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Monday, August 16, 2010

County votes money to save Jacob's Well; HTGCD Board votes to drain it


The crosscurrents are interesting . . . If the water table is pumped down by a mere 5-feet in the vicinity of Jacob's Well all but storm flow will stop from the spring, Blue Hole Park will become a mud wallow and Cypress Creek will become a dry wash through Wimberley

Update: The next meeting of the HTGCD Board is Thursday, Aug. 19, 6 p.m. at the Wimberley Community Center. Here's the link to the agenda (pdf) – click on the little blue arrow under the 19th on the calendar then click on Board Meeting/Hearing: http://haysgroundwater.com/community-outreach-calendar

Editor's Note:
Andrew Backus served seven years on the five-member board of the Hays Trinity Groundwater Conservation District. He lost his seat in the May election by a razor-thin two vote margin to Mark Key. The groundwater district's stated mission is to preserve and protect the Trinity Aquifer. The Trinity is the main source of water for about 35,000 residents in western Hays County, so it makes sense to want to conserve this resource now and for the future. We're not so sure a majority on the new board of the HTGCD are interested in the "preserve and conserve" part of the mission.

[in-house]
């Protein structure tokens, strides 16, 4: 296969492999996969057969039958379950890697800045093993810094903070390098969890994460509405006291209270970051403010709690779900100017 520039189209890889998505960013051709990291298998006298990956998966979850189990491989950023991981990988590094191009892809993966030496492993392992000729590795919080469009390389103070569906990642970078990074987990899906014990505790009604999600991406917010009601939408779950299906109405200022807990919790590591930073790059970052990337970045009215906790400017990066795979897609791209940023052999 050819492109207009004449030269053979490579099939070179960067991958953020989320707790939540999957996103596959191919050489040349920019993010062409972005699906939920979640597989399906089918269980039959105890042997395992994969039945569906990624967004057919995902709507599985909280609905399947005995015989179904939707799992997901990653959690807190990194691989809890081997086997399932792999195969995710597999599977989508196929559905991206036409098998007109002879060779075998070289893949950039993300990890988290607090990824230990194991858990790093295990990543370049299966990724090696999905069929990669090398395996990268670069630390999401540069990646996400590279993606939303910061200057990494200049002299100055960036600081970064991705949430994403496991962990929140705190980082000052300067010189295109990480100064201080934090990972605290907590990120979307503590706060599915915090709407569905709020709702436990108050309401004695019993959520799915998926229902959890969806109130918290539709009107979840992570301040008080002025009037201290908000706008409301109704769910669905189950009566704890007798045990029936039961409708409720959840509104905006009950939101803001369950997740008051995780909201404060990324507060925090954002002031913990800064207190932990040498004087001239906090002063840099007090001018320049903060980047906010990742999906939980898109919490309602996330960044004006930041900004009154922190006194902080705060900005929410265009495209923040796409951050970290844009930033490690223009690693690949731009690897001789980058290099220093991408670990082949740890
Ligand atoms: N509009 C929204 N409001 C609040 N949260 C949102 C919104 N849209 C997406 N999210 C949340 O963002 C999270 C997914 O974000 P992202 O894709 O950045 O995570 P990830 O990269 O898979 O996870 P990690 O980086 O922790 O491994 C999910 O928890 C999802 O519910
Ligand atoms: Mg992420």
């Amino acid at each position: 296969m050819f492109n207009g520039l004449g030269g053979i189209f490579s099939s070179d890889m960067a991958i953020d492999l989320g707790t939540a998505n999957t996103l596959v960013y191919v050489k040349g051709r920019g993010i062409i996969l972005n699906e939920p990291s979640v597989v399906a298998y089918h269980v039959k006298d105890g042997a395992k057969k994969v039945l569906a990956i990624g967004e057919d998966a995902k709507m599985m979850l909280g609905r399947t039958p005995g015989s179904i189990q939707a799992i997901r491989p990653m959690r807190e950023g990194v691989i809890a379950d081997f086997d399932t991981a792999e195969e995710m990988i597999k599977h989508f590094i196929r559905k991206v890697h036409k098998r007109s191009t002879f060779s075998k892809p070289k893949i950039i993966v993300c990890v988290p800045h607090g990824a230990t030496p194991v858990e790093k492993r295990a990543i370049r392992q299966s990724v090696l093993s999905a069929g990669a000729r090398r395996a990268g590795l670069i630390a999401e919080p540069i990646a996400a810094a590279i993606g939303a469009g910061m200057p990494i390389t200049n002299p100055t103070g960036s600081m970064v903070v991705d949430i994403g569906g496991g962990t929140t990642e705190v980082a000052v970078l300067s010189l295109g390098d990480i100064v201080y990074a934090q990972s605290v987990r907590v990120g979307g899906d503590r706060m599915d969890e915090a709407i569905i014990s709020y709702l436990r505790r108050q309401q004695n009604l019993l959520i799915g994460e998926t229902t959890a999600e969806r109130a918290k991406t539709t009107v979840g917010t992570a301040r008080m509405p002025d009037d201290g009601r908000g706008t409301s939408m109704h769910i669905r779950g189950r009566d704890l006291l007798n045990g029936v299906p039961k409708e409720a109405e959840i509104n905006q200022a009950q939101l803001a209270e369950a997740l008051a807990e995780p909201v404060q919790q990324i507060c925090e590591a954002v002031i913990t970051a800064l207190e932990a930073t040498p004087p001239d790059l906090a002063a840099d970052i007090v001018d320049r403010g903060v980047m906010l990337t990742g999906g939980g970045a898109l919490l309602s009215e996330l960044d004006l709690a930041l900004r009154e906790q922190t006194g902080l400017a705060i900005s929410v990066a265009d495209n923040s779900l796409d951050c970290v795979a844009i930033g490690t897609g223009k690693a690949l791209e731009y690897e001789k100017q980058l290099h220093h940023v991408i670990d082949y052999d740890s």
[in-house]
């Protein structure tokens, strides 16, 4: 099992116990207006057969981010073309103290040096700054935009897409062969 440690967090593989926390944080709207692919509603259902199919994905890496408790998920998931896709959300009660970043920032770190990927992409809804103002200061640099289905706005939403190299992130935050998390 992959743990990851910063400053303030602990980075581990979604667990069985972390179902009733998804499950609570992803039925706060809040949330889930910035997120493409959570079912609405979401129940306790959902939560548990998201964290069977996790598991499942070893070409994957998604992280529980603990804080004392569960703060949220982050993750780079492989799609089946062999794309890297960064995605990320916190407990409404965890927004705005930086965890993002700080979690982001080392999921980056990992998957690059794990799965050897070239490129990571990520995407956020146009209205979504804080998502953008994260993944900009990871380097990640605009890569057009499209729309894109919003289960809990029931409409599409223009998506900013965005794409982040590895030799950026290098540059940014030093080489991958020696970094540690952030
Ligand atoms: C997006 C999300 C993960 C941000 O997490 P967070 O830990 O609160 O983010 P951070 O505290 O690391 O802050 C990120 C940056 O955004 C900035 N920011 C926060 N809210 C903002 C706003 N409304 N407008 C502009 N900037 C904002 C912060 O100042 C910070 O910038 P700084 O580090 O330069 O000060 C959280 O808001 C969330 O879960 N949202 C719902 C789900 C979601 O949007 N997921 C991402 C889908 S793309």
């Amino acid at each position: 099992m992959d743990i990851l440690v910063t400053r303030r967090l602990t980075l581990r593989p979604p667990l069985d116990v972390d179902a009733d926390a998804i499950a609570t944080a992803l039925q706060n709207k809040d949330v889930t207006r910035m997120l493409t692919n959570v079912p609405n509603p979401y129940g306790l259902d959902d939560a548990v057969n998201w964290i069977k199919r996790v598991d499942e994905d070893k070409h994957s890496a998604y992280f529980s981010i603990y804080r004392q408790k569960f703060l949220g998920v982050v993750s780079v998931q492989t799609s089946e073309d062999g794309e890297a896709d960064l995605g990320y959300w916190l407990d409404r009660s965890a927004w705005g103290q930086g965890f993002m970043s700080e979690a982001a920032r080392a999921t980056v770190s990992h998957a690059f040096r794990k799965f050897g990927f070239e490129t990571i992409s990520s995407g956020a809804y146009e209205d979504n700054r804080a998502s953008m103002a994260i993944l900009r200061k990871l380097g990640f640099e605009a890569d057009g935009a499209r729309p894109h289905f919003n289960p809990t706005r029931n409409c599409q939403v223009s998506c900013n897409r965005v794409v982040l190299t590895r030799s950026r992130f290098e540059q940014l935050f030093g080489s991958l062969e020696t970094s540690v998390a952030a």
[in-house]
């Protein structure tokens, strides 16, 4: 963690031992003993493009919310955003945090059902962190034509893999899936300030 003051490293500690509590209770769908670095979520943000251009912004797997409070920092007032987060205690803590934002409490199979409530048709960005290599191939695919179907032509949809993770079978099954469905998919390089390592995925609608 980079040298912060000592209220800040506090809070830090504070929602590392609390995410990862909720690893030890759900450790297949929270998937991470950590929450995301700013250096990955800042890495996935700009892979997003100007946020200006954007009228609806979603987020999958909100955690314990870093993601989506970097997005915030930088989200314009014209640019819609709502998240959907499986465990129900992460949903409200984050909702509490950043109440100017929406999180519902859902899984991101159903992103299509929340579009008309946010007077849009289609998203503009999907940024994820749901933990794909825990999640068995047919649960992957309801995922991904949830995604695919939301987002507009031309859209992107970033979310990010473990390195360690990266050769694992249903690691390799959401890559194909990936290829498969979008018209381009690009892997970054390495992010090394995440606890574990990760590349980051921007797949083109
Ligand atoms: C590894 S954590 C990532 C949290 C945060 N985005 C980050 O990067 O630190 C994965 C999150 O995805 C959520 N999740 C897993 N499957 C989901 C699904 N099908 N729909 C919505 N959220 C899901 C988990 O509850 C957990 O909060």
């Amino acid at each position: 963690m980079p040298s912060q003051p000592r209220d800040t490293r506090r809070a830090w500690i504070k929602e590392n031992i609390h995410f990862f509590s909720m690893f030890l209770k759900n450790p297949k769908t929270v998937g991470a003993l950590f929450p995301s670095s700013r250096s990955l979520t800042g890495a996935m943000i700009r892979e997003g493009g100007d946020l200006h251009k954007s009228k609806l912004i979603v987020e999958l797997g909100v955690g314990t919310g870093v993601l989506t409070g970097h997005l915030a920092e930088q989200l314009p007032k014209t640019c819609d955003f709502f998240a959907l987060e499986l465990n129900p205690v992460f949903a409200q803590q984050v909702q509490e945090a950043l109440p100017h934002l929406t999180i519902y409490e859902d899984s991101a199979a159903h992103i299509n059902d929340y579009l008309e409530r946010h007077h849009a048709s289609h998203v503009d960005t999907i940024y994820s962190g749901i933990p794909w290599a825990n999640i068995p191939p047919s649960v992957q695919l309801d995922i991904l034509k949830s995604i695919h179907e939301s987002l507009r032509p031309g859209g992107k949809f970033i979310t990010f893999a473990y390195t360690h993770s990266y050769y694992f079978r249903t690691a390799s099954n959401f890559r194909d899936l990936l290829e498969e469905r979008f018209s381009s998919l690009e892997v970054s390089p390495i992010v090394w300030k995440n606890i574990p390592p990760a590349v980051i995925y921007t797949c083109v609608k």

In his clear-eyed analysis below, Mr. Backus picks up on a big question circulating around since county commissioners last week voted more money for Wimberley's revered Jacob's Well: What good will more money do to save the artesian well and headwaters of Cypress Creek if a sister governmental body (the groundwater district) is working at total cross-purposes?

Maybe the time has come for the commissioners court to review the authority it has to call for an election "to affirm or reverse" decisions of the HTGCD board. The board's recent decision to allow for a drawdown of the aquifer by as much as 40 feet seems excessive, endangering not only Jacob's Well but potentially hundreds more private wells, creeks and streams in the region. These are major decisions, with big consequences, that the voters should have a chance to weigh in on. Precinct 3 is home to Jacob's Well. County Commissioner Will Conley might consider taking the lead on this question and taking it to the court. Meanwhile, the county certainly can do more to force wiser decision-making from the groundwater district board by attaching strict (conservation) conditions in its annual funding allotment to the district.

Send your comments and news tips to roundup.editor@gmail.com, to Mr. Backus at aback@austin.rr.com, or click on the "comments" button at the bottom of the story